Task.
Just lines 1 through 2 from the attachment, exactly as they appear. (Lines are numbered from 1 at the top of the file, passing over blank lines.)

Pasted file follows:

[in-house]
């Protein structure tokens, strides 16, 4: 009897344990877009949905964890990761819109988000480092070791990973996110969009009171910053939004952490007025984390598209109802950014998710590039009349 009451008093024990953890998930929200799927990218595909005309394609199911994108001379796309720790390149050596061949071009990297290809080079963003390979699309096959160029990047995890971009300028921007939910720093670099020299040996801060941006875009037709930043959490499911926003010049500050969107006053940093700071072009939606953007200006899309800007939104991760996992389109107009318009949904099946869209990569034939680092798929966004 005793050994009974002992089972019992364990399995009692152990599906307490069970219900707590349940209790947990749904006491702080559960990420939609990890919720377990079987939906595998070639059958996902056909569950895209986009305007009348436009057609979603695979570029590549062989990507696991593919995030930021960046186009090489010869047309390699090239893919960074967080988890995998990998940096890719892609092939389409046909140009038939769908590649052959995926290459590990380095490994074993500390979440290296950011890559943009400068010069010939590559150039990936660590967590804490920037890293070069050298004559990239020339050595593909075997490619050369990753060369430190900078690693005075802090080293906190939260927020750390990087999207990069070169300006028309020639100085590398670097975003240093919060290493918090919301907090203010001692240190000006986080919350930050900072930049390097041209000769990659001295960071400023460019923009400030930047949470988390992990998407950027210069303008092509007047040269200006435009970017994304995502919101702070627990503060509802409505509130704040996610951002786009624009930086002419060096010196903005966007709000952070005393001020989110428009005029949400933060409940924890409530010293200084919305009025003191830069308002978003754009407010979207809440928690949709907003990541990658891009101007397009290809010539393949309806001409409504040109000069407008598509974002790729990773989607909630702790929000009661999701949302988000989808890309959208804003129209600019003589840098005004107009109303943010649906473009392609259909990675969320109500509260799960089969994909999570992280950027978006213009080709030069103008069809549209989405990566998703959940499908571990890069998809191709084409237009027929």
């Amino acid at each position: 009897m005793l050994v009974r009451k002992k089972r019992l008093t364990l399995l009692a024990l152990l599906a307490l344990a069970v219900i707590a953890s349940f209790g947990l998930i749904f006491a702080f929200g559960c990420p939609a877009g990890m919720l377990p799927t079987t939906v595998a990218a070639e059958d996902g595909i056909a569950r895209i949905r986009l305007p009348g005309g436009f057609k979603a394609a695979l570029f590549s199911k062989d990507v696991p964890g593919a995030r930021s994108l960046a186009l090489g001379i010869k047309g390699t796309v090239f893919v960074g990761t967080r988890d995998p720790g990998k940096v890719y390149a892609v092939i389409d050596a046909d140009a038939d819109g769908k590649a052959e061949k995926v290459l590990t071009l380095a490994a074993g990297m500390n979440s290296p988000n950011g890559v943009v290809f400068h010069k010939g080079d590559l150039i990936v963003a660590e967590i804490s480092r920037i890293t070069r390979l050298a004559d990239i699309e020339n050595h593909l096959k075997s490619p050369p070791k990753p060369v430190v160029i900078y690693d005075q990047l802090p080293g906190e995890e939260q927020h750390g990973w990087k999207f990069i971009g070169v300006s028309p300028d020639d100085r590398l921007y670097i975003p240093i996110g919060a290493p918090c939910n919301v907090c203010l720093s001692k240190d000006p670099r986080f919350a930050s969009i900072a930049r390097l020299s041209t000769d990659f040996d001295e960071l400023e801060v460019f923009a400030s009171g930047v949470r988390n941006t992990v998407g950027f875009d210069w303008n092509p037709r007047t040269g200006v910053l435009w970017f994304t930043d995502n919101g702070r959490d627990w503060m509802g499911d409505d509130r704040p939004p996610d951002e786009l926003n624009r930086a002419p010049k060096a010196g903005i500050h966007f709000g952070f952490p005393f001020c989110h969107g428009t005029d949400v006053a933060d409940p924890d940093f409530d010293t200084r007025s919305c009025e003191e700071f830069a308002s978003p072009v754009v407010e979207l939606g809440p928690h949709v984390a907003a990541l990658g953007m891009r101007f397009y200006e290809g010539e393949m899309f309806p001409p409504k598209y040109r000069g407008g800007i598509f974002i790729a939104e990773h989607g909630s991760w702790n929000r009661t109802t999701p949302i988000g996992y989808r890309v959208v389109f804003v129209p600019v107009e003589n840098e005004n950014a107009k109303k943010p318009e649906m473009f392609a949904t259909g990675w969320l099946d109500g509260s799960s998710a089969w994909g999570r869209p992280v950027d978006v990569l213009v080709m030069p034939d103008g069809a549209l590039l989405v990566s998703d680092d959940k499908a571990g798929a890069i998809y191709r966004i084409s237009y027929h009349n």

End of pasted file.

[in-house]
């Protein structure tokens, strides 16, 4: 009897344990877009949905964890990761819109988000480092070791990973996110969009009171910053939004952490007025984390598209109802950014998710590039009349 009451008093024990953890998930929200799927990218595909005309394609199911994108001379796309720790390149050596061949071009990297290809080079963003390979699309096959160029990047995890971009300028921007939910720093670099020299040996801060941006875009037709930043959490499911926003010049500050969107006053940093700071072009939606953007200006899309800007939104991760996992389109107009318009949904099946869209990569034939680092798929966004 005793050994009974002992089972019992364990399995009692152990599906307490069970219900707590349940209790947990749904006491702080559960990420939609990890919720377990079987939906595998070639059958996902056909569950895209986009305007009348436009057609979603695979570029590549062989990507696991593919995030930021960046186009090489010869047309390699090239893919960074967080988890995998990998940096890719892609092939389409046909140009038939769908590649052959995926290459590990380095490994074993500390979440290296950011890559943009400068010069010939590559150039990936660590967590804490920037890293070069050298004559990239020339050595593909075997490619050369990753060369430190900078690693005075802090080293906190939260927020750390990087999207990069070169300006028309020639100085590398670097975003240093919060290493918090919301907090203010001692240190000006986080919350930050900072930049390097041209000769990659001295960071400023460019923009400030930047949470988390992990998407950027210069303008092509007047040269200006435009970017994304995502919101702070627990503060509802409505509130704040996610951002786009624009930086002419060096010196903005966007709000952070005393001020989110428009005029949400933060409940924890409530010293200084919305009025003191830069308002978003754009407010979207809440928690949709907003990541990658891009101007397009290809010539393949309806001409409504040109000069407008598509974002790729990773989607909630702790929000009661999701949302988000989808890309959208804003129209600019003589840098005004107009109303943010649906473009392609259909990675969320109500509260799960089969994909999570992280950027978006213009080709030069103008069809549209989405990566998703959940499908571990890069998809191709084409237009027929």